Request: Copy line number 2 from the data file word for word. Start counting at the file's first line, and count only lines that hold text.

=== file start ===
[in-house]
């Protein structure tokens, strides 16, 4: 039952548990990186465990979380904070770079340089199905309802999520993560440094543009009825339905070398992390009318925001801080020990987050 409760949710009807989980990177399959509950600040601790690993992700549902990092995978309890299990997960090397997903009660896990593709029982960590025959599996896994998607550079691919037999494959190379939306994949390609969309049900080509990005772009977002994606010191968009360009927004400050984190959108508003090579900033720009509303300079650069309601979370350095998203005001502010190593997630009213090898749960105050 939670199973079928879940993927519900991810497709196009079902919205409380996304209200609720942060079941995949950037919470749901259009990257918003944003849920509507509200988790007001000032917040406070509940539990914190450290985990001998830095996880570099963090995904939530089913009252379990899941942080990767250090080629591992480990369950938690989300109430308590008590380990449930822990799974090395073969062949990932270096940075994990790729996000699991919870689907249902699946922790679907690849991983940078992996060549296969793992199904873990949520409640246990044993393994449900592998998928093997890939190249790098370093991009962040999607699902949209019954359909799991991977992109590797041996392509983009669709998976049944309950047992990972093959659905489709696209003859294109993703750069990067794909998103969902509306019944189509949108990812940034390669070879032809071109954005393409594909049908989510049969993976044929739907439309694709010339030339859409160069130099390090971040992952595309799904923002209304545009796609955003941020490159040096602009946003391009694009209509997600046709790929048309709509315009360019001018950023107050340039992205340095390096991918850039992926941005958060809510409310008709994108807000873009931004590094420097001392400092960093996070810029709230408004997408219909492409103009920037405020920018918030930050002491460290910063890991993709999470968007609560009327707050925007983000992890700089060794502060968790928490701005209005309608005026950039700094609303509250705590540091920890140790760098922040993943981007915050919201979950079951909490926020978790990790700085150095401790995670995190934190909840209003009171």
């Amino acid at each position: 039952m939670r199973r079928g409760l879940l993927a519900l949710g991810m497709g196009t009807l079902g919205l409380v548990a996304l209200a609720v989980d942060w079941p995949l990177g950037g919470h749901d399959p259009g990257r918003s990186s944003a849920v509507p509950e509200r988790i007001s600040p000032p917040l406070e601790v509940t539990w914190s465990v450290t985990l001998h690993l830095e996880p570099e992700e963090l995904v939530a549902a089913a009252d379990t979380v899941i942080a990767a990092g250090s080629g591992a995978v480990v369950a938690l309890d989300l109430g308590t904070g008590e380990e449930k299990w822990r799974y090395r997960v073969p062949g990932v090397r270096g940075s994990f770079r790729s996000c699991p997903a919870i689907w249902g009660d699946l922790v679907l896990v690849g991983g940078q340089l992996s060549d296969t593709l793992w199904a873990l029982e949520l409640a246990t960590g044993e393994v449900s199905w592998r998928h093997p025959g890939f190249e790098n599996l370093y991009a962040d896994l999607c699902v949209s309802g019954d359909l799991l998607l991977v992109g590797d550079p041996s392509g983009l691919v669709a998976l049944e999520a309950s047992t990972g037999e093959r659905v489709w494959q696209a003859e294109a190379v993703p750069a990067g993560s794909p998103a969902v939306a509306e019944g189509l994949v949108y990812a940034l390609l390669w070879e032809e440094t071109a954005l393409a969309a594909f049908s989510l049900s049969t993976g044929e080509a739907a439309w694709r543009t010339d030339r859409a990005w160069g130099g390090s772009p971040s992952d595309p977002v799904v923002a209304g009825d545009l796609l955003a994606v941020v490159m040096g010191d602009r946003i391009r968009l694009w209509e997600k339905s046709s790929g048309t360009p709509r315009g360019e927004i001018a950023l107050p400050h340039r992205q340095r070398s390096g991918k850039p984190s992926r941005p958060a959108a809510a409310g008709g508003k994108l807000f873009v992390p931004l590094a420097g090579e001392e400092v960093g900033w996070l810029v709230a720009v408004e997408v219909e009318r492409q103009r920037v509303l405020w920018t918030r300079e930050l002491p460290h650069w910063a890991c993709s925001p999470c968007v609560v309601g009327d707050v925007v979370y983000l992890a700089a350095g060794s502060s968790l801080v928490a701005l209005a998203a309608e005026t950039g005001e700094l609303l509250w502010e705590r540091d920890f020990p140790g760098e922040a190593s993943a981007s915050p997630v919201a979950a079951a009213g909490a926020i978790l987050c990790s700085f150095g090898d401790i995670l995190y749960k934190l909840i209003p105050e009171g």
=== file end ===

């Protein structure tokens, strides 16, 4: 039952548990990186465990979380904070770079340089199905309802999520993560440094543009009825339905070398992390009318925001801080020990987050 409760949710009807989980990177399959509950600040601790690993992700549902990092995978309890299990997960090397997903009660896990593709029982960590025959599996896994998607550079691919037999494959190379939306994949390609969309049900080509990005772009977002994606010191968009360009927004400050984190959108508003090579900033720009509303300079650069309601979370350095998203005001502010190593997630009213090898749960105050 939670199973079928879940993927519900991810497709196009079902919205409380996304209200609720942060079941995949950037919470749901259009990257918003944003849920509507509200988790007001000032917040406070509940539990914190450290985990001998830095996880570099963090995904939530089913009252379990899941942080990767250090080629591992480990369950938690989300109430308590008590380990449930822990799974090395073969062949990932270096940075994990790729996000699991919870689907249902699946922790679907690849991983940078992996060549296969793992199904873990949520409640246990044993393994449900592998998928093997890939190249790098370093991009962040999607699902949209019954359909799991991977992109590797041996392509983009669709998976049944309950047992990972093959659905489709696209003859294109993703750069990067794909998103969902509306019944189509949108990812940034390669070879032809071109954005393409594909049908989510049969993976044929739907439309694709010339030339859409160069130099390090971040992952595309799904923002209304545009796609955003941020490159040096602009946003391009694009209509997600046709790929048309709509315009360019001018950023107050340039992205340095390096991918850039992926941005958060809510409310008709994108807000873009931004590094420097001392400092960093996070810029709230408004997408219909492409103009920037405020920018918030930050002491460290910063890991993709999470968007609560009327707050925007983000992890700089060794502060968790928490701005209005309608005026950039700094609303509250705590540091920890140790760098922040993943981007915050919201979950079951909490926020978790990790700085150095401790995670995190934190909840209003009171």